December 11, 2013
The parliament of the State of Baden-Württemberg has agreed to abolish the obligation for coffins during funeral processes. More than 650.000 Muslims live in the State of Baden-Württemberg and were left uncertain, whether to return the bodies of their members to the countries of origin or to ask for a Muslim funeral. Also, there will be no need to prove the religious affiliation of Muslims. This was a controversial topic. Unlike many Christians, Muslims are not members of a formal recognized church. The fraction of the conservative Christian Democratic Union (CDU) was concerned about the rise of Muslim funerals.
Die Welt: http://www.welt.de/regionales/stuttgart/article122820601/Das-Ende-der-Sargpflicht-soll-kommen.html
November 7, 2013
Members of the Christian Democratic Union party (CDU) have protested against the construction of a mosque in the Northern suburb of Leipzig. Among them is the CDU member Dorothee Dubrau who has initiated an online petition, which has been signed by approximately 3.000 citizens. Local political and religious representatives such as the Evangelical community raised their concerns about the construction of the mosque, whose construction is planned by the Ahmadiyya community. Even the right-wing extremist party NPD used this occasion to organize a demonstration against the mosque.
Meanwhile, CDU Federal parliamentarians criticized the initiative of Dorothee Dubrau, arguing in favor of the mosque construction. The project was approved and legalized months ago. Robert Clemen, parliamentary member of the CDU opposed the initiative, emphasizing that the “freedom of religion would guarantee the peaceful coexistence of religions”.
Die Tageszeitung: http://www.taz.de/Streit-um-Bau-einer-Moschee/!127041/
1 November 2010
Only two weeks after saying attempts to forge a multicultural society had failed, German Chancellor Angela Merkel has called for more immigrants in the country’s civil service and deplored discrimination in employment.
“We currently have a real under-representation of people of immigrant origin in the public service and we have to change that,” Merkel said in her weekly podcast. She added, “When someone has a name that doesn’t sound very German, for certain jobs it often happens that they have difficulties in being employed.”
Merkel was speaking ahead of an “integration summit” she chaired on Wednesday with 115 representatives of public services and other organisations concerned with integrating immigrants to draw up an action plan.
This comes just after Merkel had told a meeting of her conservative Christian Democratic Union (CDU) party that “Multikulti”, the concept that “we are now living side by side and are happy about it,” does not work. “This approach has failed, totally,” she said on 14 October.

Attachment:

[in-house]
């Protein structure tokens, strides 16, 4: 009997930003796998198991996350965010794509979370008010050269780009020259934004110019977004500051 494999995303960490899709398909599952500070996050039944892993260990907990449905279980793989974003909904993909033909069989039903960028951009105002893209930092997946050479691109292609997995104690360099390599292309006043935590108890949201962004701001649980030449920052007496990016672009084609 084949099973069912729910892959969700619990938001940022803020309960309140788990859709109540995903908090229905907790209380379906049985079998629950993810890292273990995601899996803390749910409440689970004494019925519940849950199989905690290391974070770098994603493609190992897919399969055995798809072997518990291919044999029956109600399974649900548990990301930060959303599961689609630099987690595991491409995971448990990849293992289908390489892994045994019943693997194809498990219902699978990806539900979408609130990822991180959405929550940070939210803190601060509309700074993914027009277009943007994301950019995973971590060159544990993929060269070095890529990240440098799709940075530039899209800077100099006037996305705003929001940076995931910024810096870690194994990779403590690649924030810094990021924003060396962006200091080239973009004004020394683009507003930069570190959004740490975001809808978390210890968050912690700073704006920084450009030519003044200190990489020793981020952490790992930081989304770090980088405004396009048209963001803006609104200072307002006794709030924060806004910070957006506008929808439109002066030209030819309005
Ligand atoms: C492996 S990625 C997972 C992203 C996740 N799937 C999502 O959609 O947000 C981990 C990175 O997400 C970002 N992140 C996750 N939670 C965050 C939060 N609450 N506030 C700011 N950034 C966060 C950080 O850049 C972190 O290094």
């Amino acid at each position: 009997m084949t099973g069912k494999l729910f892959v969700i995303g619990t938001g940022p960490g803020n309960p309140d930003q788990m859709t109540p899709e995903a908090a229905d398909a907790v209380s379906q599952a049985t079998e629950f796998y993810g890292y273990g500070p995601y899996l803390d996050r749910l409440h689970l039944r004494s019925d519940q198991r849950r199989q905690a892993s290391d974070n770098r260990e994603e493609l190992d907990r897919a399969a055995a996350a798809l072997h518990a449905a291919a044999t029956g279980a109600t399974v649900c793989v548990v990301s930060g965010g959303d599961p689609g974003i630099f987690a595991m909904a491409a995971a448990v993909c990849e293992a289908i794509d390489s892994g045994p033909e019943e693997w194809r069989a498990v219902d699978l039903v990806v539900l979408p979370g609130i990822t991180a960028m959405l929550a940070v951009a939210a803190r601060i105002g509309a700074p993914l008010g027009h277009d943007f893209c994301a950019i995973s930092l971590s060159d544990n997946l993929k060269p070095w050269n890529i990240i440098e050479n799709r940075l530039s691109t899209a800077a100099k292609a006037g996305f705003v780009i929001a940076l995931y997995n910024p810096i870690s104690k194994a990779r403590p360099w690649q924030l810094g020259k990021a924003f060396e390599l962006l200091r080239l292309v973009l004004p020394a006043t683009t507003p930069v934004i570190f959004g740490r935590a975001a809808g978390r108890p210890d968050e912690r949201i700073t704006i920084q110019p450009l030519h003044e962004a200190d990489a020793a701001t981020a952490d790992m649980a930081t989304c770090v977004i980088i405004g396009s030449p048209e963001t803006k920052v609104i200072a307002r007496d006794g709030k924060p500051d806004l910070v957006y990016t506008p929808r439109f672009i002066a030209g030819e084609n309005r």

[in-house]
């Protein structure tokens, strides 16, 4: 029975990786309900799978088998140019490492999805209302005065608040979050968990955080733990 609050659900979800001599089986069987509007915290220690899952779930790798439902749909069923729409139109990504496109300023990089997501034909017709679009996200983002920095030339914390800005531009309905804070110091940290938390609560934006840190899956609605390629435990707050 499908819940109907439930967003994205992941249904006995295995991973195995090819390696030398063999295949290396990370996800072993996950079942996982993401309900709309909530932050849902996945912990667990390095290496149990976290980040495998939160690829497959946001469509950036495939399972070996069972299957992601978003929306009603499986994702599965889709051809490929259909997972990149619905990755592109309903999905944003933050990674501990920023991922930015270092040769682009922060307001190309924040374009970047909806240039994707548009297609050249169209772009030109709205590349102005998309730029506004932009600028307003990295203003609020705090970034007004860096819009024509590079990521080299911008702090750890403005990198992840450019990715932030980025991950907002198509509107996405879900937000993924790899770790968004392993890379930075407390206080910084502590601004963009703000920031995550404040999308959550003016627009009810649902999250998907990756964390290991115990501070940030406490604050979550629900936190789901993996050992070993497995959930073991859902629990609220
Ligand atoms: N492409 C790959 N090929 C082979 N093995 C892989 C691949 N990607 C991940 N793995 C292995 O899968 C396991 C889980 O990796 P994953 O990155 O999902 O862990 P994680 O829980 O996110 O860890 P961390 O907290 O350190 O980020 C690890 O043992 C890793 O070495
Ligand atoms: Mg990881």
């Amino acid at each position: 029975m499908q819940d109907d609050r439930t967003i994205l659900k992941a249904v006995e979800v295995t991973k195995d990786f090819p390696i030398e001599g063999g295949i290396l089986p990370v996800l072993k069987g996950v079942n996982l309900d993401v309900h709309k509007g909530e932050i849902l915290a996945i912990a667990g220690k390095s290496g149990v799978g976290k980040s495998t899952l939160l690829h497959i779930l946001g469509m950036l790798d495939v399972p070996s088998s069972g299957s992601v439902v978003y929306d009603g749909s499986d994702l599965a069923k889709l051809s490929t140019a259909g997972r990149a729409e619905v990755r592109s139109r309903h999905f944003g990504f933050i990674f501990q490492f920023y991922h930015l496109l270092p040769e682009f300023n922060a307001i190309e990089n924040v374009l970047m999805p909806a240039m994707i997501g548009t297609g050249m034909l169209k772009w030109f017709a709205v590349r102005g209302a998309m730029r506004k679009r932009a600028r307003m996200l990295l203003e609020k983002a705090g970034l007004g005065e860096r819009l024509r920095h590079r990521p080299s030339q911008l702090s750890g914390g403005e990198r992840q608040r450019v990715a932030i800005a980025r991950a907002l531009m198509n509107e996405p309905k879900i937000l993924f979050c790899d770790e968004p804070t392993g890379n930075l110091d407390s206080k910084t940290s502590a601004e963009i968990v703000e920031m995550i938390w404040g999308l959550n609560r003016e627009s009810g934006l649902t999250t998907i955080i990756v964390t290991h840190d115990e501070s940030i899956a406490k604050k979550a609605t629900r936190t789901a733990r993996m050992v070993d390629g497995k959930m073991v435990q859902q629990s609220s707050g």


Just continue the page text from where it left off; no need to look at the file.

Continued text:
16 September 2010
After months of negotiations between Berlin and Washington, two former inmates of the Guantanamo prison arrived in Germany on Thursday. German officials hope to swiftly integrate them into society. A spokesman for the Hamburg government confirmed that Ahmed Mohammed al-Shurfa, a stateless man of Palestinian descent born in Saudi Arabia, had arrived in the northern German port city.
Later on Thursday, a second former Guantanamo prisoner — 36-year-old Mahmoud Salim al-Ali of Syria — arrived in the state of Rhineland-Palatinate in central-western Germany, an official with the state’s Interior Ministry said. “According to our knowledge, he does not pose any threat,2 a spokesman said. “We haven’t brought a sleeper into our country,” he said, referring to the phenomenon of potential terrorists like the 9/11 cell that infiltrate society and appear to be normal residents before they are activated.
Earlier this year, Germany said it was prepared to host two former inmates from the Guantanamo prison. German Interior Minister Thomas de Maizière said the decision had been made for “humanitarian reasons.” “I’m not only the federal interior minister, but also a human being and a Christian,” the politician, who is a member of Chancellor Angela Merkel’s conservative Christian Democratic Union (CDU) party, said as he announced his decision in July.
Cologne’s city council has approved building plans for what is slated to be Germany’s largest mosque. Politicians hope the structure’s glass design and bilingual program will help integrate the Islamic community. Cologne’s Social Democratic Party (SPD), the Greens, the Free Democratic Party (FDP) and the Left Party all voted for the construction of the mosque, which will include two minarets that stretch 55 meters (180 feet) into the sky, the Associated Press reported. Mayor Fritz Schramma was the only Christian Democratic Union (CDU) member to approve the plans. The rest of his party has criticized the mosque’s design as being “too imposing.” Builders from the Governing Body of the Turkish-Islamic Union (DiTiB) will construct the structure with a 37-meter high dome in the city district of Ehrenfeld.